Introduction The care of patients with advanced illness is now shifting into the community setting. As a result general practitioners will provide the majority of care for these patients but often lack the confidence and experience to deal with increasingly complex problems. Local GPs identified the need for education in palliative care. However workload can make the provision of education in an acceptable format with good attendance can be a challenge.
The aim of this educational initiative was to offer an up to date, relevant and enjoyable course for doctors which improved knowledge, developed skills and influenced practice. The format was also designed to develop closer working relationships between specialists and generalists.
Method of delivery A survey was conducted among local doctors asking for opinions on the need for palliative care education and optimum methods of delivery. The resulting education course was delivered by specialist palliative care professionals one evening a month for 6 months. Each session focused on a different aspect of symptom control and included pain, vomiting, emergencies, agitation, depression/anxiety/dyspnoea. A seminar was followed by small group workshops for case discussion.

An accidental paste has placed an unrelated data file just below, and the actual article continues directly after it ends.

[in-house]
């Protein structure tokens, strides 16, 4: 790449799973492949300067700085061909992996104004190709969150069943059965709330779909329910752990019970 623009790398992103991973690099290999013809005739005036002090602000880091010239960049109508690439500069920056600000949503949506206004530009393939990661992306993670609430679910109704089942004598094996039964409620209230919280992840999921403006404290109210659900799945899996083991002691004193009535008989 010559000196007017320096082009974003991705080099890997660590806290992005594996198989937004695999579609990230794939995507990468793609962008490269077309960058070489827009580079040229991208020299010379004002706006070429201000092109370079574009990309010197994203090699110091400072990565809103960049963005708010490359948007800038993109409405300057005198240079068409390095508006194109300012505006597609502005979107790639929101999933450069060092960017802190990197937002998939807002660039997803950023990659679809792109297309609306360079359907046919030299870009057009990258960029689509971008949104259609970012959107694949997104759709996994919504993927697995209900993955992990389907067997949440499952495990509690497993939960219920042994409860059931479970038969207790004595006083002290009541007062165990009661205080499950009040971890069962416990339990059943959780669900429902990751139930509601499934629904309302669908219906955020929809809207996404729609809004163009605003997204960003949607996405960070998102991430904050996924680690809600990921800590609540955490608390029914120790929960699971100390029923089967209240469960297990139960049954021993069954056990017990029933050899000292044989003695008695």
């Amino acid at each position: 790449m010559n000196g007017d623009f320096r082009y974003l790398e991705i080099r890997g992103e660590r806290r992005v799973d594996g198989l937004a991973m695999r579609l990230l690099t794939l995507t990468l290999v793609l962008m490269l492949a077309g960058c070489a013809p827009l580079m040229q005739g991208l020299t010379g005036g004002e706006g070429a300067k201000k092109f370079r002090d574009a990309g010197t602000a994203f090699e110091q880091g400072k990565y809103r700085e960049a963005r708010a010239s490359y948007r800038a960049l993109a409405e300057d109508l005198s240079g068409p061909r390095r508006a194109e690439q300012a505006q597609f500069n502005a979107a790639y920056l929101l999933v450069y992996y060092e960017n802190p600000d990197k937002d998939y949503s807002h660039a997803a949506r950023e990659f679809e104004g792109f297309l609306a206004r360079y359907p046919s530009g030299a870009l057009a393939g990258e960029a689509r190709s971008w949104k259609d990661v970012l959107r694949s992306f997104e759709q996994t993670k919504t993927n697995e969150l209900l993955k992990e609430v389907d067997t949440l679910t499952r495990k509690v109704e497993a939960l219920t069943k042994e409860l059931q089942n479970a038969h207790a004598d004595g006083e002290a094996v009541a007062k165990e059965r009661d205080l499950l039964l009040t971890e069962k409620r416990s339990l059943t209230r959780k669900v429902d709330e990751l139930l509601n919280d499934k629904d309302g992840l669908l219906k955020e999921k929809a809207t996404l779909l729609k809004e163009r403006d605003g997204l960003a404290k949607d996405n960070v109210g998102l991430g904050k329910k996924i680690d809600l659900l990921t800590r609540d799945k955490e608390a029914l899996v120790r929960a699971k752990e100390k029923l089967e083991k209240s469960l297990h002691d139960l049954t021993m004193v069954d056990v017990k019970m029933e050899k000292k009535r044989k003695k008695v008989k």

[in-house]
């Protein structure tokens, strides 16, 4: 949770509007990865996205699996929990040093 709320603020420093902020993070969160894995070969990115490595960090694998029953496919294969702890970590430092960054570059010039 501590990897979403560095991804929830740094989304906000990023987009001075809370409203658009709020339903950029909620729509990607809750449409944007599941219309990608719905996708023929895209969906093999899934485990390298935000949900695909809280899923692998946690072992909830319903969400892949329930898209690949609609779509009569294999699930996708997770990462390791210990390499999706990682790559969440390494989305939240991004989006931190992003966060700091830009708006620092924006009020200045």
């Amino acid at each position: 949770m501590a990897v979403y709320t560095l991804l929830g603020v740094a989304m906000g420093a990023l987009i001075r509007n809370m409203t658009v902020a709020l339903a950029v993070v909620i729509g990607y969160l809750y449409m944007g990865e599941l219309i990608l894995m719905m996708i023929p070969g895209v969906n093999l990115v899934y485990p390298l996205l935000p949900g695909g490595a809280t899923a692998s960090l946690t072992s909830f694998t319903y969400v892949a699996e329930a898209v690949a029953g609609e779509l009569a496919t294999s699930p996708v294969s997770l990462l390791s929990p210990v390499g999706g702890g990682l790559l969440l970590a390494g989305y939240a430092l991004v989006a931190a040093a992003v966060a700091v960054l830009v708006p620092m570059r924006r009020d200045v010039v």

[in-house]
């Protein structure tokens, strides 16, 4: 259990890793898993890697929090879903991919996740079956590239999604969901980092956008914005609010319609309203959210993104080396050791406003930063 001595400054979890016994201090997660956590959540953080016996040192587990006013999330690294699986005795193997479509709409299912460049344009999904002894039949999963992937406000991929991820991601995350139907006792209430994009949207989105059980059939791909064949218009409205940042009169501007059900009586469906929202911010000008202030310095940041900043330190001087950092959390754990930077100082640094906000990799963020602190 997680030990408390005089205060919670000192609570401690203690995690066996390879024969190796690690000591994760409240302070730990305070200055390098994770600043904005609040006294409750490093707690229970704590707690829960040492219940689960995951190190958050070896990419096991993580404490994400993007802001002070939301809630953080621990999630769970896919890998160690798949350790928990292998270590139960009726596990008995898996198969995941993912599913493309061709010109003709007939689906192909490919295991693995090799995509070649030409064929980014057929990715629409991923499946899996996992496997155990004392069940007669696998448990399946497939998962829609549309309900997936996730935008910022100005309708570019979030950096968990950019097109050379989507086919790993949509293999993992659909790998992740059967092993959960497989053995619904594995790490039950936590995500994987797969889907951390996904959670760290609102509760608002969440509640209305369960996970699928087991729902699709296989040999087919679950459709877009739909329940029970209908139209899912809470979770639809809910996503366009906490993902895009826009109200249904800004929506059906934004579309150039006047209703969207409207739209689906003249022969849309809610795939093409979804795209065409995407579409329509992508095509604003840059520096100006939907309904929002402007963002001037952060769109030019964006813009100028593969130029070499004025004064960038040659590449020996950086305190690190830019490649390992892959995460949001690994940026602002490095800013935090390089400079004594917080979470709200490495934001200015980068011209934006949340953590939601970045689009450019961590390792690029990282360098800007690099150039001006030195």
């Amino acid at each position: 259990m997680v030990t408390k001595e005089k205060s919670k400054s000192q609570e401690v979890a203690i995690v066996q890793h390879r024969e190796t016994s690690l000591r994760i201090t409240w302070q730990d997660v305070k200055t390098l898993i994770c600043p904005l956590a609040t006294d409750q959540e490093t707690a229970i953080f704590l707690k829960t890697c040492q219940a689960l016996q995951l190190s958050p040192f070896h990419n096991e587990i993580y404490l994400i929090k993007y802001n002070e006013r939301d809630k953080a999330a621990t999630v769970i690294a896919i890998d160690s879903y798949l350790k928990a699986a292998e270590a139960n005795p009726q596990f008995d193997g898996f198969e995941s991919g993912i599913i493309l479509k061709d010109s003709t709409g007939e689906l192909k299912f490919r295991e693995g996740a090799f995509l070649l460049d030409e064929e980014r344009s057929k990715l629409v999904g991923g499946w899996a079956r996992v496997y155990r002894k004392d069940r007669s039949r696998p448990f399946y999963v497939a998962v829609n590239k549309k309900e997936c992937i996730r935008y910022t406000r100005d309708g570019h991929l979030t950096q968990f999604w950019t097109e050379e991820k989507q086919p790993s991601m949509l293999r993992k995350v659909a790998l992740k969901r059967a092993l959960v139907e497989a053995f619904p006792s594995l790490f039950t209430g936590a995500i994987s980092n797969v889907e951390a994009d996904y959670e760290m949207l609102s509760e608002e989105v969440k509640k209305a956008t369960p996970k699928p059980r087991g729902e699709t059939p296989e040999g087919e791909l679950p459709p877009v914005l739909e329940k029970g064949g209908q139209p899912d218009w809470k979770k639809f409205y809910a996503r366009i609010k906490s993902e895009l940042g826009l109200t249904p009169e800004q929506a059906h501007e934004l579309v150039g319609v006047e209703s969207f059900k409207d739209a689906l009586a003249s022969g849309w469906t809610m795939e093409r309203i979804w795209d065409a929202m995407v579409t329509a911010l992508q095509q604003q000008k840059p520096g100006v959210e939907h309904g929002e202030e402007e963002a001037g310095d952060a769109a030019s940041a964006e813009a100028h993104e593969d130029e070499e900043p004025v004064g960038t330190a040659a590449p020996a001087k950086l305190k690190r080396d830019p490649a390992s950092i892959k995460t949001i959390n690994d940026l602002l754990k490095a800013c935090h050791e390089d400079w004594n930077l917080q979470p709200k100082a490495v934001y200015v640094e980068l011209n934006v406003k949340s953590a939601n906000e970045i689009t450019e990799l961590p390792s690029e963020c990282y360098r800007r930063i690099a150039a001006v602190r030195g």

Results 42 doctors registered for the course and 75% attended all 6 sessions. There was evaluation of individual sessions and the course as whole. Results for relevance and appropriateness were excellent. Each session influenced practice for the majority of delegates and fully met the expectations of the participants. The course allowed extensive networking and has resulted in closer working relationships.
Conclusion There is a demand for education in symptom control among generalists working in the community. Traditional ways of delivering education can be extremely successful in terms of acceptability and impact. Consultation with local practitioners is key in providing a successful education initiative.
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